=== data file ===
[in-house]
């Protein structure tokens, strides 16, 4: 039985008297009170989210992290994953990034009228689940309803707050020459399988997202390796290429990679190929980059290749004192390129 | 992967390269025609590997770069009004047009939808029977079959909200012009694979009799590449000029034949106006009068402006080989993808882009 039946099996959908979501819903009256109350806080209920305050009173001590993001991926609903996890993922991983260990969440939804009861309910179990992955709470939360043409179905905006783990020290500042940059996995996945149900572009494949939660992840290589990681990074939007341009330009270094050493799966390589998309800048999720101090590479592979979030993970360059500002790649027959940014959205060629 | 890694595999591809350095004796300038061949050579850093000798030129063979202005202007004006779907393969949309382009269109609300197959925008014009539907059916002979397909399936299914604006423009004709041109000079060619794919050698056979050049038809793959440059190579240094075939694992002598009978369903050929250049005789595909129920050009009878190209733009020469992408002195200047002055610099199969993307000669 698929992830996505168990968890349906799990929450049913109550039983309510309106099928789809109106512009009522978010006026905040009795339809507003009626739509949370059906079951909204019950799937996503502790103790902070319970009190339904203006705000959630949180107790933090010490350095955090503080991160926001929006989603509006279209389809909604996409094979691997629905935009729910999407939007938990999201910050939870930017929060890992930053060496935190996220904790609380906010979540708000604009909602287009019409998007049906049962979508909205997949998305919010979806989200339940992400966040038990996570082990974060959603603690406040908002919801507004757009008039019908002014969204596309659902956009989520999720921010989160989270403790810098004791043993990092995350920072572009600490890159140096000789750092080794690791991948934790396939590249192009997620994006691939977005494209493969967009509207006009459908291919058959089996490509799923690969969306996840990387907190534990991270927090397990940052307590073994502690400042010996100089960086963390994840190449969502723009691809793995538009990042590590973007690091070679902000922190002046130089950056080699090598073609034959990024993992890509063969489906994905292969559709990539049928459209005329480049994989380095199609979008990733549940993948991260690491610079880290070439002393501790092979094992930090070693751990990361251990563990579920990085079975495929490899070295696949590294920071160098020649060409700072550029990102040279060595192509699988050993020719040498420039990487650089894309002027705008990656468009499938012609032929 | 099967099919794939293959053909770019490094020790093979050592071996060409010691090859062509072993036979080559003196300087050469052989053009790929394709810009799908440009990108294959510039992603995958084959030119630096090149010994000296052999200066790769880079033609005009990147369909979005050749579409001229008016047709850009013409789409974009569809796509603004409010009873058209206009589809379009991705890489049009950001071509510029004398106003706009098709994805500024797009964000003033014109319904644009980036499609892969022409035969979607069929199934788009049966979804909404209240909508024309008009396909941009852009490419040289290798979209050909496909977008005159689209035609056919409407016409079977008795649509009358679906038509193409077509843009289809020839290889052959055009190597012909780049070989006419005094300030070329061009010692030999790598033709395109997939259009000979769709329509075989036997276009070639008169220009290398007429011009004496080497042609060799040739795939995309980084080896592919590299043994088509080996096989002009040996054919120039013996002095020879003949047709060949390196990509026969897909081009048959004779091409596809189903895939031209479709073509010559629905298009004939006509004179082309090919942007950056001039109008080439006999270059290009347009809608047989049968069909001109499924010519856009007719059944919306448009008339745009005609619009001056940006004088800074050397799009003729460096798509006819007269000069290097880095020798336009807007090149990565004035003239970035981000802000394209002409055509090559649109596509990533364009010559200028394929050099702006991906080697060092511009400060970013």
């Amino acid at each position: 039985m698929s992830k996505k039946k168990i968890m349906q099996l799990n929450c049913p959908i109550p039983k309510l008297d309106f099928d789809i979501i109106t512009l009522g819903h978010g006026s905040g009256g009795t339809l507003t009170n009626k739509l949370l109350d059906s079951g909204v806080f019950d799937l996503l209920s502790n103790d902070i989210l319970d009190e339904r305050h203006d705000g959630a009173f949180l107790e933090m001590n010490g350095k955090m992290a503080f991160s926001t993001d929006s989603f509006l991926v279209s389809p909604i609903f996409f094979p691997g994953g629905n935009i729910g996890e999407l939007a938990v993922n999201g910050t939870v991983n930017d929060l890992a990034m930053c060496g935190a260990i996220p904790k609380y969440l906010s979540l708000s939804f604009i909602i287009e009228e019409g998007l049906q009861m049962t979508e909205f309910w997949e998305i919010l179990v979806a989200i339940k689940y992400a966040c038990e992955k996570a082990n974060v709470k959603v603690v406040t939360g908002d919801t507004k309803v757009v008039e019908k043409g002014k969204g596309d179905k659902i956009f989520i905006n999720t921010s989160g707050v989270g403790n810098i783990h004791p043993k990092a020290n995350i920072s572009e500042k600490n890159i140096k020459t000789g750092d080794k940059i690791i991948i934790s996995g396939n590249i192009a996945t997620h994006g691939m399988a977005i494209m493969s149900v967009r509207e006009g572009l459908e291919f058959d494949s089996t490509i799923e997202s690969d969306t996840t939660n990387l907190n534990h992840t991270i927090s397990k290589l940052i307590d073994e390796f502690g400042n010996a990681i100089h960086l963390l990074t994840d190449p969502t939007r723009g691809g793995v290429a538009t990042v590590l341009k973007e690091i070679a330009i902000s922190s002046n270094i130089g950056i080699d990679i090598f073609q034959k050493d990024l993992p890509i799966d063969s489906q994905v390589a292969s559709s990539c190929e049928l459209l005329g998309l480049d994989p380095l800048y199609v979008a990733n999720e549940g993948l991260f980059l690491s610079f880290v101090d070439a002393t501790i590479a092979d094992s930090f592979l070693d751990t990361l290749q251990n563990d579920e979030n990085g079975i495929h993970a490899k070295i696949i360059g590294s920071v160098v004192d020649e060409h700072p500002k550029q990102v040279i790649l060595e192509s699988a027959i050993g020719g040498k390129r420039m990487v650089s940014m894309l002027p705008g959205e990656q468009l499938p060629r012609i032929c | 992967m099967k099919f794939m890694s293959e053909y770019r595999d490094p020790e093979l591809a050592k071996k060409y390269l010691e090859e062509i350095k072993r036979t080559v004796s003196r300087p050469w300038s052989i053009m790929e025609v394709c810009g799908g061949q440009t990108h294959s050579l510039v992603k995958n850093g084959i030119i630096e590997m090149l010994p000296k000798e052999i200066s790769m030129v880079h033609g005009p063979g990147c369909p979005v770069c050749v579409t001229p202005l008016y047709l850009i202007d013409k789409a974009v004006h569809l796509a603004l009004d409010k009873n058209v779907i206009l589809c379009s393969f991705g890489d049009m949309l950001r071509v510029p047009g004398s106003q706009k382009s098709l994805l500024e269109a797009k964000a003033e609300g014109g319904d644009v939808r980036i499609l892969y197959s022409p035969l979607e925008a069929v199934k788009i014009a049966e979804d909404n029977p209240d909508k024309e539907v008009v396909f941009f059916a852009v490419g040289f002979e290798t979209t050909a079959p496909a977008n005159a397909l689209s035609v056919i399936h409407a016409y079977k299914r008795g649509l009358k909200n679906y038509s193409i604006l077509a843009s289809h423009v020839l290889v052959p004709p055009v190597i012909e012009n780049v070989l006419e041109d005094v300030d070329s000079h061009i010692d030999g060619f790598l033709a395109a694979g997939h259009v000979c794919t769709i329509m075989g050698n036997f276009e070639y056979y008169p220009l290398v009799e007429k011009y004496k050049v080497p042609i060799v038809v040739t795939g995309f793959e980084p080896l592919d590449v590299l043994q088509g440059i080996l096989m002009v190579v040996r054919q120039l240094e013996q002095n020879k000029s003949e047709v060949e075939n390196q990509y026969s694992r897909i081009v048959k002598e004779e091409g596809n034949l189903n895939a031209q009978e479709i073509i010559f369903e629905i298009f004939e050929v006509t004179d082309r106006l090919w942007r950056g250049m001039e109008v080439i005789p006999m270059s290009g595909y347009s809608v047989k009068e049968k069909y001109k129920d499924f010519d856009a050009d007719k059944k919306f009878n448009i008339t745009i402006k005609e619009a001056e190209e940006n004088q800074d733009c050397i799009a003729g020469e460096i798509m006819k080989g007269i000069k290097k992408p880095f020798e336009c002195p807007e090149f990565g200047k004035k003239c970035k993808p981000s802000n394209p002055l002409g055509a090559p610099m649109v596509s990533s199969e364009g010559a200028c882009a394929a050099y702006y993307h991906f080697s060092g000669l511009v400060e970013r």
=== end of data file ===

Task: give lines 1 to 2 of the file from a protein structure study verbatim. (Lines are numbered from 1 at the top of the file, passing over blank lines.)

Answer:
[in-house]
């Protein structure tokens, strides 16, 4: 039985008297009170989210992290994953990034009228689940309803707050020459399988997202390796290429990679190929980059290749004192390129 | 992967390269025609590997770069009004047009939808029977079959909200012009694979009799590449000029034949106006009068402006080989993808882009 039946099996959908979501819903009256109350806080209920305050009173001590993001991926609903996890993922991983260990969440939804009861309910179990992955709470939360043409179905905006783990020290500042940059996995996945149900572009494949939660992840290589990681990074939007341009330009270094050493799966390589998309800048999720101090590479592979979030993970360059500002790649027959940014959205060629 | 890694595999591809350095004796300038061949050579850093000798030129063979202005202007004006779907393969949309382009269109609300197959925008014009539907059916002979397909399936299914604006423009004709041109000079060619794919050698056979050049038809793959440059190579240094075939694992002598009978369903050929250049005789595909129920050009009878190209733009020469992408002195200047002055610099199969993307000669 698929992830996505168990968890349906799990929450049913109550039983309510309106099928789809109106512009009522978010006026905040009795339809507003009626739509949370059906079951909204019950799937996503502790103790902070319970009190339904203006705000959630949180107790933090010490350095955090503080991160926001929006989603509006279209389809909604996409094979691997629905935009729910999407939007938990999201910050939870930017929060890992930053060496935190996220904790609380906010979540708000604009909602287009019409998007049906049962979508909205997949998305919010979806989200339940992400966040038990996570082990974060959603603690406040908002919801507004757009008039019908002014969204596309659902956009989520999720921010989160989270403790810098004791043993990092995350920072572009600490890159140096000789750092080794690791991948934790396939590249192009997620994006691939977005494209493969967009509207006009459908291919058959089996490509799923690969969306996840990387907190534990991270927090397990940052307590073994502690400042010996100089960086963390994840190449969502723009691809793995538009990042590590973007690091070679902000922190002046130089950056080699090598073609034959990024993992890509063969489906994905292969559709990539049928459209005329480049994989380095199609979008990733549940993948991260690491610079880290070439002393501790092979094992930090070693751990990361251990563990579920990085079975495929490899070295696949590294920071160098020649060409700072550029990102040279060595192509699988050993020719040498420039990487650089894309002027705008990656468009499938012609032929 | 099967099919794939293959053909770019490094020790093979050592071996060409010691090859062509072993036979080559003196300087050469052989053009790929394709810009799908440009990108294959510039992603995958084959030119630096090149010994000296052999200066790769880079033609005009990147369909979005050749579409001229008016047709850009013409789409974009569809796509603004409010009873058209206009589809379009991705890489049009950001071509510029004398106003706009098709994805500024797009964000003033014109319904644009980036499609892969022409035969979607069929199934788009049966979804909404209240909508024309008009396909941009852009490419040289290798979209050909496909977008005159689209035609056919409407016409079977008795649509009358679906038509193409077509843009289809020839290889052959055009190597012909780049070989006419005094300030070329061009010692030999790598033709395109997939259009000979769709329509075989036997276009070639008169220009290398007429011009004496080497042609060799040739795939995309980084080896592919590299043994088509080996096989002009040996054919120039013996002095020879003949047709060949390196990509026969897909081009048959004779091409596809189903895939031209479709073509010559629905298009004939006509004179082309090919942007950056001039109008080439006999270059290009347009809608047989049968069909001109499924010519856009007719059944919306448009008339745009005609619009001056940006004088800074050397799009003729460096798509006819007269000069290097880095020798336009807007090149990565004035003239970035981000802000394209002409055509090559649109596509990533364009010559200028394929050099702006991906080697060092511009400060970013």